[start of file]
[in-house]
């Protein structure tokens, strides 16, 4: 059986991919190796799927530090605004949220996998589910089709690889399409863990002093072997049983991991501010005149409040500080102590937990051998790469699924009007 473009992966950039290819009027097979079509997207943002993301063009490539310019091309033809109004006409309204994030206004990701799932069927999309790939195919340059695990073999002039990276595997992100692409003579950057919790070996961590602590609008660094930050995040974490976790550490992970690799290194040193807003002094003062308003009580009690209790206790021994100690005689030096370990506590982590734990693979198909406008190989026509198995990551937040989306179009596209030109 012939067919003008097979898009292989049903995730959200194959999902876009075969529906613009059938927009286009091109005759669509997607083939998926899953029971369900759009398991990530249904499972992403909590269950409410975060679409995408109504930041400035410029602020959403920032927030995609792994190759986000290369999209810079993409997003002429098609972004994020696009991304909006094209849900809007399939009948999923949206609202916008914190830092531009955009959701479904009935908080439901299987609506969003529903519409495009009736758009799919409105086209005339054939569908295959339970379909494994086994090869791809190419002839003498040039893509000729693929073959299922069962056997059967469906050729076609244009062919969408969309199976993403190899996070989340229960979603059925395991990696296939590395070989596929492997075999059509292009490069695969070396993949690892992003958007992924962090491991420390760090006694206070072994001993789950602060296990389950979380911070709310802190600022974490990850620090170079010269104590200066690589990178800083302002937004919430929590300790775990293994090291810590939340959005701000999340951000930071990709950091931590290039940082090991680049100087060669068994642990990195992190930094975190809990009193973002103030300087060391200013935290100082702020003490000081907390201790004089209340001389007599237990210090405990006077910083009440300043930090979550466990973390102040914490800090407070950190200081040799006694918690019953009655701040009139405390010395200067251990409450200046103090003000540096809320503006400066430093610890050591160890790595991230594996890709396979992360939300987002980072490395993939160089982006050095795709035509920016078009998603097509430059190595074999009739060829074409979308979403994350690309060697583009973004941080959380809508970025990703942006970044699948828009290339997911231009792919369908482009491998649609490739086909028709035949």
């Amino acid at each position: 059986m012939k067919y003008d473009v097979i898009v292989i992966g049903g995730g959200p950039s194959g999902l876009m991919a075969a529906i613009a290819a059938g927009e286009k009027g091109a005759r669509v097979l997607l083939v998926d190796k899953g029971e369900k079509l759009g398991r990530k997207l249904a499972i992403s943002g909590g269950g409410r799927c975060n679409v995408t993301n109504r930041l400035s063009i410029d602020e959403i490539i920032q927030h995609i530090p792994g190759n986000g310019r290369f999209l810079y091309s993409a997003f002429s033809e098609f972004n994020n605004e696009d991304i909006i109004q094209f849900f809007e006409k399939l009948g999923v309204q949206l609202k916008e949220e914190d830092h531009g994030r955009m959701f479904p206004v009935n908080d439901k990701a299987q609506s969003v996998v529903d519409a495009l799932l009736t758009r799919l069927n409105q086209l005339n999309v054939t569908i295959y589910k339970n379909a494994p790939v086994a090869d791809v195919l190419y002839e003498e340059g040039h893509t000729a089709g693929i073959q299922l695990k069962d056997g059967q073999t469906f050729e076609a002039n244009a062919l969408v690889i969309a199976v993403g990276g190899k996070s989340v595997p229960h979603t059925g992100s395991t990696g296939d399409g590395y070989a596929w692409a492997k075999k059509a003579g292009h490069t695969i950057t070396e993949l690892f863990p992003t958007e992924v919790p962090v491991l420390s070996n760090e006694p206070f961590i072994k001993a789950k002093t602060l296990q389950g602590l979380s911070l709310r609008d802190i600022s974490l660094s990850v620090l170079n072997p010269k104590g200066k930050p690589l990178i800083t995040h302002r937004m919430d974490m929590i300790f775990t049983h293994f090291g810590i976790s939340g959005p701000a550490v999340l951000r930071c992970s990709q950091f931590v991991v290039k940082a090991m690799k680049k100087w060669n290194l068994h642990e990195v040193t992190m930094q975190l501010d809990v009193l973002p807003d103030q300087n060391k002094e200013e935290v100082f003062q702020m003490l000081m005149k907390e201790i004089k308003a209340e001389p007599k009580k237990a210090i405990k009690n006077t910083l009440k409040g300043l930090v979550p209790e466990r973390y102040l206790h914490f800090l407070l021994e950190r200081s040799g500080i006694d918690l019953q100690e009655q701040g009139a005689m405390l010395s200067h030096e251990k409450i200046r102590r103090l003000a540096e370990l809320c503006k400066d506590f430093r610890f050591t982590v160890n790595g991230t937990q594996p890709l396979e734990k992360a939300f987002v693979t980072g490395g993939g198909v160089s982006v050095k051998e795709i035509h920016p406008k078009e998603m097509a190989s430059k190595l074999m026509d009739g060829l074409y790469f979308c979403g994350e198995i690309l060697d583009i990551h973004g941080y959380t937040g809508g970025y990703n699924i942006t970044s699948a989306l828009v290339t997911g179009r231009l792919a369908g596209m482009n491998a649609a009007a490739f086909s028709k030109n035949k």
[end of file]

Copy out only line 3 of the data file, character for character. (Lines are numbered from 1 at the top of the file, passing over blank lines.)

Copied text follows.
């Amino acid at each position: 059986m012939k067919y003008d473009v097979i898009v292989i992966g049903g995730g959200p950039s194959g999902l876009m991919a075969a529906i613009a290819a059938g927009e286009k009027g091109a005759r669509v097979l997607l083939v998926d190796k899953g029971e369900k079509l759009g398991r990530k997207l249904a499972i992403s943002g909590g269950g409410r799927c975060n679409v995408t993301n109504r930041l400035s063009i410029d602020e959403i490539i920032q927030h995609i530090p792994g190759n986000g310019r290369f999209l810079y091309s993409a997003f002429s033809e098609f972004n994020n605004e696009d991304i909006i109004q094209f849900f809007e006409k399939l009948g999923v309204q949206l609202k916008e949220e914190d830092h531009g994030r955009m959701f479904p206004v009935n908080d439901k990701a299987q609506s969003v996998v529903d519409a495009l799932l009736t758009r799919l069927n409105q086209l005339n999309v054939t569908i295959y589910k339970n379909a494994p790939v086994a090869d791809v195919l190419y002839e003498e340059g040039h893509t000729a089709g693929i073959q299922l695990k069962d056997g059967q073999t469906f050729e076609a002039n244009a062919l969408v690889i969309a199976v993403g990276g190899k996070s989340v595997p229960h979603t059925g992100s395991t990696g296939d399409g590395y070989a596929w692409a492997k075999k059509a003579g292009h490069t695969i950057t070396e993949l690892f863990p992003t958007e992924v919790p962090v491991l420390s070996n760090e006694p206070f961590i072994k001993a789950k002093t602060l296990q389950g602590l979380s911070l709310r609008d802190i600022s974490l660094s990850v620090l170079n072997p010269k104590g200066k930050p690589l990178i800083t995040h302002r937004m919430d974490m929590i300790f775990t049983h293994f090291g810590i976790s939340g959005p701000a550490v999340l951000r930071c992970s990709q950091f931590v991991v290039k940082a090991m690799k680049k100087w060669n290194l068994h642990e990195v040193t992190m930094q975190l501010d809990v009193l973002p807003d103030q300087n060391k002094e200013e935290v100082f003062q702020m003490l000081m005149k907390e201790i004089k308003a209340e001389p007599k009580k237990a210090i405990k009690n006077t910083l009440k409040g300043l930090v979550p209790e466990r973390y102040l206790h914490f800090l407070l021994e950190r200081s040799g500080i006694d918690l019953q100690e009655q701040g009139a005689m405390l010395s200067h030096e251990k409450i200046r102590r103090l003000a540096e370990l809320c503006k400066d506590f430093r610890f050591t982590v160890n790595g991230t937990q594996p890709l396979e734990k992360a939300f987002v693979t980072g490395g993939g198909v160089s982006v050095k051998e795709i035509h920016p406008k078009e998603m097509a190989s430059k190595l074999m026509d009739g060829l074409y790469f979308c979403g994350e198995i690309l060697d583009i990551h973004g941080y959380t937040g809508g970025y990703n699924i942006t970044s699948a989306l828009v290339t997911g179009r231009l792919a369908g596209m482009n491998a649609a009007a490739f086909s028709k030109n035949k």